Ecological economics as a clearer means of understanding the relationship between economy and environment

Jul 30, 2018 by

Sigrid Stagl’s presentation “Ecological Economics: the Environment of the Economy” argued for the necessity of change in current economics. A highly interdisciplinary science, the first assumption in ecological economics is that ecosystems are the base from which the economy flourishes, and that we do not only want the economy to flourish, but humans as well.

She pointed out problematic mindsets inherent in neoclassical economics, using the famous iceberg picture which illustrates how often only the tip of a problem is visible – the search for the invisible can be long and hard, and is in stark contrast with the often used phrase by politicians and power-holders that “there is no alternative” to whatever economic approach they are currently pursuing. She encouraged us to always assume “there are thousands of alternatives”.

Instead, neoclassical economics has adopted a set of mechanistic theoretical models based on Newtonian physics and ignores complexity. In the real economy, you never find simple action-reaction patterns, and the assumed predictability of outcomes is simply not given. Yet at the same time, efficiency is valued as the solution for everything, while justice plays only a smaller role. This illustrated the need to start at the very beginning with re-thinking economics, as is currently done in a wide field of contemporary sciences. This was placed in the context of a very short history on economic theories, from the outdated classical and neoclassical to current streams like environmental and ecological economics.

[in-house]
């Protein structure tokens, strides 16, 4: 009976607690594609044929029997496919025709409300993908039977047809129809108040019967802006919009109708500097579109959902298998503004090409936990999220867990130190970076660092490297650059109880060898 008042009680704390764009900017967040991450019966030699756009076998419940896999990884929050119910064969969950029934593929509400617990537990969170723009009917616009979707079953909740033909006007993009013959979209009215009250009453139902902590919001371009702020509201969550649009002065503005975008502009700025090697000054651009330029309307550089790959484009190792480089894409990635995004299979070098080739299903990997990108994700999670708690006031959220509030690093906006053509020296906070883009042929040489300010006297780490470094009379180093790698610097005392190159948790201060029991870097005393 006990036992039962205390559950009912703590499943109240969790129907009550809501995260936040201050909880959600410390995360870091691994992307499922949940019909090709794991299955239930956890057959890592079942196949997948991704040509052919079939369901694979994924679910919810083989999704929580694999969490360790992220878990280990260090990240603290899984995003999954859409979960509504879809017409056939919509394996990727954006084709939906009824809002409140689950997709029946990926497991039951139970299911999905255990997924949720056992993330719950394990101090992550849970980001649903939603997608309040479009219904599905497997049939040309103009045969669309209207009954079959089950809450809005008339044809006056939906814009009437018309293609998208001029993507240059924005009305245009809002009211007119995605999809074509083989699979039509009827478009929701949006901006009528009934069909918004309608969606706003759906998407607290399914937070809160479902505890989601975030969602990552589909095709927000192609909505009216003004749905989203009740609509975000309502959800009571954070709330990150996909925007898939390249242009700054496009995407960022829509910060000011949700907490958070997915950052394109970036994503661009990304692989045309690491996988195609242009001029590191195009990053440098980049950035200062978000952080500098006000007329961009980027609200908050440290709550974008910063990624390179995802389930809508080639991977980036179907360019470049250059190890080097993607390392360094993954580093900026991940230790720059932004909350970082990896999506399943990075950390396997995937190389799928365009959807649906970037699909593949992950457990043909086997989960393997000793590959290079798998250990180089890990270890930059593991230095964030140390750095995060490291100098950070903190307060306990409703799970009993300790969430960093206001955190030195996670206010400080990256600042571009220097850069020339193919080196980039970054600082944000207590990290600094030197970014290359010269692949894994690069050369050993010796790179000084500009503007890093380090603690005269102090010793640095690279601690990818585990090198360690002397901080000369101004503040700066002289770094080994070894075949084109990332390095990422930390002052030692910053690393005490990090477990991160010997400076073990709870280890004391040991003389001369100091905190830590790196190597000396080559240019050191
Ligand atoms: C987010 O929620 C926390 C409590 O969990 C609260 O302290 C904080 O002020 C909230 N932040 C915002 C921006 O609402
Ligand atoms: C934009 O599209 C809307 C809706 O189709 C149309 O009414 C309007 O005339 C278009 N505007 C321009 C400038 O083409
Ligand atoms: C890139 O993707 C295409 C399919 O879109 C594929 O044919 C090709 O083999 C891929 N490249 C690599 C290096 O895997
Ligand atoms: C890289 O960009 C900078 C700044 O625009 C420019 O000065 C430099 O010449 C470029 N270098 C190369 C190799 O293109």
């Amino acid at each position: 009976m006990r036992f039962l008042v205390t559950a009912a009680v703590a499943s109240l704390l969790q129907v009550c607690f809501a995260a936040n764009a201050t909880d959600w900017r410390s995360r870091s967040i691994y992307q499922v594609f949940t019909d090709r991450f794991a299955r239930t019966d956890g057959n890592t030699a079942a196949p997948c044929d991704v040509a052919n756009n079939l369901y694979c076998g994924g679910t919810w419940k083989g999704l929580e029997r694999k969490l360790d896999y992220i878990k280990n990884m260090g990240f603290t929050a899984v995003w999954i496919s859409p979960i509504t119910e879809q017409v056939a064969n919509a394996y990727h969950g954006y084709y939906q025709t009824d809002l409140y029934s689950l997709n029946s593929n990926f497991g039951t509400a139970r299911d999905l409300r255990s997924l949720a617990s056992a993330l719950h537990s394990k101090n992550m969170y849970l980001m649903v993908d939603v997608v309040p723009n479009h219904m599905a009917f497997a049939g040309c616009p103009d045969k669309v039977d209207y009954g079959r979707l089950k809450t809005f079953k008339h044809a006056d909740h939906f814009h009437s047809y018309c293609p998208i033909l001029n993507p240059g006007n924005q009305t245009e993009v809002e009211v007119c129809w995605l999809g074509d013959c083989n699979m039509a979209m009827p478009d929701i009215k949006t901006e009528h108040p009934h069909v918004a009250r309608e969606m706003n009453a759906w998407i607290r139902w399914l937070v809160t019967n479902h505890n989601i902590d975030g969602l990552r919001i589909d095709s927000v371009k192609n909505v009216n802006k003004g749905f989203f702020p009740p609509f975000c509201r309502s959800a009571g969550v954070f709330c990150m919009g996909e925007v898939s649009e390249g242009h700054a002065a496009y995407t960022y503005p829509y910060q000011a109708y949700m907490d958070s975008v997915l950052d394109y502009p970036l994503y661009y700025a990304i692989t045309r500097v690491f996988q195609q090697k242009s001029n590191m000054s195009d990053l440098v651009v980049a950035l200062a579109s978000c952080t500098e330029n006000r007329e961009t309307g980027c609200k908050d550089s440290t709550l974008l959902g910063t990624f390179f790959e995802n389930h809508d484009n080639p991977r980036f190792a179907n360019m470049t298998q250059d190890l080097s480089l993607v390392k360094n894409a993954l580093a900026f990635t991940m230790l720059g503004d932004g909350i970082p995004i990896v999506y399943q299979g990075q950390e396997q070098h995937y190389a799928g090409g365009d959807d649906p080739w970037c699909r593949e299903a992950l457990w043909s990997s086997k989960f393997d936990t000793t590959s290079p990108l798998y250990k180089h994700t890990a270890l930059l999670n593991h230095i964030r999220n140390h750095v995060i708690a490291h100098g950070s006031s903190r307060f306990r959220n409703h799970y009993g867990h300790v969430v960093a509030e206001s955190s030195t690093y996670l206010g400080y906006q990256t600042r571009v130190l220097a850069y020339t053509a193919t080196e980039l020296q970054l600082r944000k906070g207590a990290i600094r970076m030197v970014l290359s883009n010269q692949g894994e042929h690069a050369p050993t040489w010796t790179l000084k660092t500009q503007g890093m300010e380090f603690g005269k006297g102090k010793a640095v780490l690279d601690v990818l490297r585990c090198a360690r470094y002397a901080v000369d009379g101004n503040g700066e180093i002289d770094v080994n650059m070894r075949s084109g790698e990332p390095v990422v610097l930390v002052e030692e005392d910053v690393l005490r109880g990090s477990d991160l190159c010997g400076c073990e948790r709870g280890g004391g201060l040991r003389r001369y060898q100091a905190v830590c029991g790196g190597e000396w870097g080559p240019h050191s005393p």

She went on to reference a study from the Stockholm Environment Institute that posited nine critical earth system processes, and delineated boundaries within which humans and the economy should remain in. Depicted as an easy-to-understand graphic, this concept is useful in showing how we have crossed, and stand to cross, certain thresholds. Related to one of these processes, climate change, she talked of how a carbon budget is essential to deciding the pathway with which to reduce emissions, and painted a picture of the enormity of the challenge by suggesting that in order to stay within budget, we would be required to decrease our emissions by 50% per decade.

Where we are at this point in our economic history is such that inequality has increased, and with top earners having seen most of the economic growth of past decades benefit themselves, while real wages have stagnated or declined for the majority. We were invited to ask ourselves, what the objective of economic growth is, whether it should be sought as an end in itself or harnessed for equitable development.

She ended on an optimistic note, by reminding us that the economy is merely an institution, and as such can be changed by humans to suit their needs more appropriately. We need to recognise the hollowness of solutions such as triple bottom line sustainability, and in doing so, move from an empty to a full world perspective, or one that accounts for rapidly depleting resources. In this regard, ecological economics has much to offer in reframing our perspectives of the relationship between economy and planet.

Written by: Steven Myburgh and Elisabeth Denner

Based on the lecture by: Sigrid Stagl (“Ecological Economics: the environment of the economy”)